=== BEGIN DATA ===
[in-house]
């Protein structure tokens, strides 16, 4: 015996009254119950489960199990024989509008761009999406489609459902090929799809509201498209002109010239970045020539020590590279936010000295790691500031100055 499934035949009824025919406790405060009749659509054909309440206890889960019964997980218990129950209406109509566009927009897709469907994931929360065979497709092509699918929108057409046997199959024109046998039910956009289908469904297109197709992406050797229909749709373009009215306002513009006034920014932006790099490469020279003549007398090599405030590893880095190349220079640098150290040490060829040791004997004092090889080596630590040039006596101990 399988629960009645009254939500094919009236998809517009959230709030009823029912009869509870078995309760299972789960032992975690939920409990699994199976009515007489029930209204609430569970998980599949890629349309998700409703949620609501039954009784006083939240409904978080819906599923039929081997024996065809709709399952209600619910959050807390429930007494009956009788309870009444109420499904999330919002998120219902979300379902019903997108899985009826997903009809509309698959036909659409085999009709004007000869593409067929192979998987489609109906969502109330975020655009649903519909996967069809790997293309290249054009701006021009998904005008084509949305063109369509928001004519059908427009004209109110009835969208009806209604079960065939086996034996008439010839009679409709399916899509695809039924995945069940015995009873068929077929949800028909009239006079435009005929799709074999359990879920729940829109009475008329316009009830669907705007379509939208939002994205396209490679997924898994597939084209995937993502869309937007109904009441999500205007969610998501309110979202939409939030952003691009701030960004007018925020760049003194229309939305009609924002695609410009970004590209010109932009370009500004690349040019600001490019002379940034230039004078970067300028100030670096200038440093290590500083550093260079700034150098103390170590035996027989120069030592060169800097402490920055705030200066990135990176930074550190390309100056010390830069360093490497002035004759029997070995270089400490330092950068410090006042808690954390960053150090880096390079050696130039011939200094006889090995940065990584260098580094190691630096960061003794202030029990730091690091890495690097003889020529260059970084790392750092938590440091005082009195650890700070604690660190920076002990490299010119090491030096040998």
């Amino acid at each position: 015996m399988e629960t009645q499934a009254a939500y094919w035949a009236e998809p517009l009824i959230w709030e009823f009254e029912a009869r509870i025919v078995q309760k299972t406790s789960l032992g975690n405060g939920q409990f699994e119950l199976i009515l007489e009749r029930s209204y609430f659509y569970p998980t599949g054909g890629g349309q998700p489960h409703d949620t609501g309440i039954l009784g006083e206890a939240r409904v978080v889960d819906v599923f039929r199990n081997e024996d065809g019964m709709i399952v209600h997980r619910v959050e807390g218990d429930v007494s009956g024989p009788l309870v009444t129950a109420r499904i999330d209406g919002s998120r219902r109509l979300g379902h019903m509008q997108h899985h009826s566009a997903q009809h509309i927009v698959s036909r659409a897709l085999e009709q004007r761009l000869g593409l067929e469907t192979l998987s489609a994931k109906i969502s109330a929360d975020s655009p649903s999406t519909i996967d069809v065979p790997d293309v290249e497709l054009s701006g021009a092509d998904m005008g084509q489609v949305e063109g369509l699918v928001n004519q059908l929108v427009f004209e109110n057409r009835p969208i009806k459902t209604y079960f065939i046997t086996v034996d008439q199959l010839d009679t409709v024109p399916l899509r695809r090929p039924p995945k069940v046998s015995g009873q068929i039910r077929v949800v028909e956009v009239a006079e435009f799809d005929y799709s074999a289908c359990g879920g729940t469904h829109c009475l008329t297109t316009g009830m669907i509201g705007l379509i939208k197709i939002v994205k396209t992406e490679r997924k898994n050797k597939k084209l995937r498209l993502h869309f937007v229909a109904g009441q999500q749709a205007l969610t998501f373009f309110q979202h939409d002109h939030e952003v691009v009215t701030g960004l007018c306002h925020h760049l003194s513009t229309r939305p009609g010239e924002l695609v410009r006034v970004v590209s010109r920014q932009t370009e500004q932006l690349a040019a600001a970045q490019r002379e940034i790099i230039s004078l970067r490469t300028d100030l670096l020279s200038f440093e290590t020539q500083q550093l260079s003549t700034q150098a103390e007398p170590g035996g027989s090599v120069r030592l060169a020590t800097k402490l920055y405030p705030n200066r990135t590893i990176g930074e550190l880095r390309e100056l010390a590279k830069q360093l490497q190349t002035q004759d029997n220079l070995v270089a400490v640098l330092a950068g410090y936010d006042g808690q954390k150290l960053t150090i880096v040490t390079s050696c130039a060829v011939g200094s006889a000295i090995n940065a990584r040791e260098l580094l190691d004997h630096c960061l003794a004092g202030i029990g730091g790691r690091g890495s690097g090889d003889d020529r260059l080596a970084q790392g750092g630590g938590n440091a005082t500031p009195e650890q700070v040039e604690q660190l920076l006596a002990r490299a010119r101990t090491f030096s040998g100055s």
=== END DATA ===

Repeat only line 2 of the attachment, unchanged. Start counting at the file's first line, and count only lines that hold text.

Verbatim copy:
């Protein structure tokens, strides 16, 4: 015996009254119950489960199990024989509008761009999406489609459902090929799809509201498209002109010239970045020539020590590279936010000295790691500031100055 499934035949009824025919406790405060009749659509054909309440206890889960019964997980218990129950209406109509566009927009897709469907994931929360065979497709092509699918929108057409046997199959024109046998039910956009289908469904297109197709992406050797229909749709373009009215306002513009006034920014932006790099490469020279003549007398090599405030590893880095190349220079640098150290040490060829040791004997004092090889080596630590040039006596101990 399988629960009645009254939500094919009236998809517009959230709030009823029912009869509870078995309760299972789960032992975690939920409990699994199976009515007489029930209204609430569970998980599949890629349309998700409703949620609501039954009784006083939240409904978080819906599923039929081997024996065809709709399952209600619910959050807390429930007494009956009788309870009444109420499904999330919002998120219902979300379902019903997108899985009826997903009809509309698959036909659409085999009709004007000869593409067929192979998987489609109906969502109330975020655009649903519909996967069809790997293309290249054009701006021009998904005008084509949305063109369509928001004519059908427009004209109110009835969208009806209604079960065939086996034996008439010839009679409709399916899509695809039924995945069940015995009873068929077929949800028909009239006079435009005929799709074999359990879920729940829109009475008329316009009830669907705007379509939208939002994205396209490679997924898994597939084209995937993502869309937007109904009441999500205007969610998501309110979202939409939030952003691009701030960004007018925020760049003194229309939305009609924002695609410009970004590209010109932009370009500004690349040019600001490019002379940034230039004078970067300028100030670096200038440093290590500083550093260079700034150098103390170590035996027989120069030592060169800097402490920055705030200066990135990176930074550190390309100056010390830069360093490497002035004759029997070995270089400490330092950068410090006042808690954390960053150090880096390079050696130039011939200094006889090995940065990584260098580094190691630096960061003794202030029990730091690091890495690097003889020529260059970084790392750092938590440091005082009195650890700070604690660190920076002990490299010119090491030096040998």